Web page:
2007 Suzuki SX4 – Test drive and new car review – 2007 Suzuki SX4

6 Jan 2015 | Author: | Comments Off on 2007 Suzuki SX4 – Test drive and new car review – 2007 Suzuki SX4

Korea, we have a problem.

Small high-value cars have always been a Korean stronghold — but now there’s a Japanese car breathing down the Koreans’ necks. Suzuki’s new SX4 delivers space, safety, value, a long warranty and a high-fun-to-drive factor, plus something unique — all-wheel-drive — all for an unbelievable $15,594 (base and as-tested price). Alas, the SX4 has an Achilles’ heel: Fuel economy, with EPA estimates of 23 MPG city/28 MPG highway, is unbecoming to a small car.

Even so, the all-new Suzuki SX4 is a pint-sized force to be reckoned with.

First glance: Rising above mediocrity

Car-wise, things haven’t been going particularly well at Suzuki. Aside from the Aerio (link goes to review) — an oft-overlooked and very capable vehicle — Suzuki’s car lineup consists of the Reno and Forenza. cars originally designed by Korean automaker Daewoo back in the late 90s. (The Verona. another Clinton-era Daewoo design, has been discontinued for 2007; call it a mercy killing.)

Driving the Japanese-designed and Japanese-built SX4 makes me wonder why Suzuki put their future in the hands of these aging Korean designs when their own engineers are clearly capable of producing excellent cars. The SX4 is brilliantly packaged, brilliant to drive, and it’s a smokin’ deal — not only is it the least expensive all-wheel-drive (AWD) car on the US market, but it’s packed with value.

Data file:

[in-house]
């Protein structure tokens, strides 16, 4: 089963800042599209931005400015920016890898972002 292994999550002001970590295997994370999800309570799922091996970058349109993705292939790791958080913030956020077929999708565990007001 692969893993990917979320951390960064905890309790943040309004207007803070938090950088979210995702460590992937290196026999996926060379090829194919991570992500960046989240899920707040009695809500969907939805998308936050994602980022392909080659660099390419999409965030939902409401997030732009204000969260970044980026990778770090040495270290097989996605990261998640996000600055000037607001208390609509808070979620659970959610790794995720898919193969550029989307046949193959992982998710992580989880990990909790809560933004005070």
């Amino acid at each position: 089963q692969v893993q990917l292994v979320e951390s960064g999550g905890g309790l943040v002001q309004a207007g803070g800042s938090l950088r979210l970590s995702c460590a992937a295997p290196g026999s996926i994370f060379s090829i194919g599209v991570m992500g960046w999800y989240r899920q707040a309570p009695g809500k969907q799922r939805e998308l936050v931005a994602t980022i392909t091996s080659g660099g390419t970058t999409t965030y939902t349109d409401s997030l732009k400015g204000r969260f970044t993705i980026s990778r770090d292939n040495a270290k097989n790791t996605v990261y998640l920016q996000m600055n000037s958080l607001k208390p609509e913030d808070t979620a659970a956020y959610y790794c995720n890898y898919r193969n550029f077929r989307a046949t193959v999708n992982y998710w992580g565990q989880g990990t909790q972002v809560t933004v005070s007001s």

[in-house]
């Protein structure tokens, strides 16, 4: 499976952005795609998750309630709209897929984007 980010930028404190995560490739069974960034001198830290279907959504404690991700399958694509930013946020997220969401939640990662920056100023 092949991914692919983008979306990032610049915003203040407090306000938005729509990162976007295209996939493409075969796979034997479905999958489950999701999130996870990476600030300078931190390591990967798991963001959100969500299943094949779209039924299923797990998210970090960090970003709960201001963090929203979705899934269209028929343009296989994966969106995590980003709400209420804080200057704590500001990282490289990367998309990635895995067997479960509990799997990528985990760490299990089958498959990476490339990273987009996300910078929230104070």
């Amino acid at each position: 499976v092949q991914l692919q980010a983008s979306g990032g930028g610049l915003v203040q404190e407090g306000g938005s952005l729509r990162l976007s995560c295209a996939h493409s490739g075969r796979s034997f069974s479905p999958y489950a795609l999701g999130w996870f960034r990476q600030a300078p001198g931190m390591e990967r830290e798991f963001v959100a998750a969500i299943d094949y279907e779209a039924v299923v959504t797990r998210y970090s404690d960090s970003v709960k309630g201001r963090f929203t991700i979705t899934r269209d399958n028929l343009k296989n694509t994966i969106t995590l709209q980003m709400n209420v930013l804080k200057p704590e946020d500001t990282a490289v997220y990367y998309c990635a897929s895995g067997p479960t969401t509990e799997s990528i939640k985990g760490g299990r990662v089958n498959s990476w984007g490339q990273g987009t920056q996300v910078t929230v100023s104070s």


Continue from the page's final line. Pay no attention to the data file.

Four wheel antilock disc brakes, side curtain airbags, air conditioning, power everything, CD/MP3 player — all this for just a shade under $15,600 including destination charge. That puts the SX4 on a footing with comparably equipped Hyundai Accent and Kia Rio hatchbacks, neither of which offer AWD. Like the Koreans, the SX4’s powertrain is covered by a 100,000 mile warranty, though it extends 7 years instead of the Koreans’ 10.

Continued below.

In the Driver’s Seat: Outstanding value, outside and in

SX4’s interior is roomy and the dash is simple and straightforward

Photo #169; Aaron Gold

Before we talk about the inside, let’s talk a bit more about the outside: My SX4 test car, pictured here. complete with body-color mirrors, alloy wheels, aluminum-look body trim and roof rails, was the base model, with no options whatsoever. Hard to believe, eh? There’s also an SX4 Sport with aluminum roof rails, fog lights, and features I wouldn’t expect in a car priced this low: Proximity key, automatic climate control, 6-disc CD changer, and electronic stability control.

The base car is well enough equipped — cruise control was the only feature I missed, and it’s optional — but with the Sport priced just $1,400 more, why bother buying the base model?

The SX4 is small, just a tad bigger than a Honda Fit. Not that you’d know it from the inside: The tall roof makes the front seat feel like St. Paul’s Cathedral. Vision is good, though the two forward pillars sometimes block visibility around sharp corners (link goes to photo). The back seat sits high off the floor, yielding lots of legroom despite the SX4’s short length.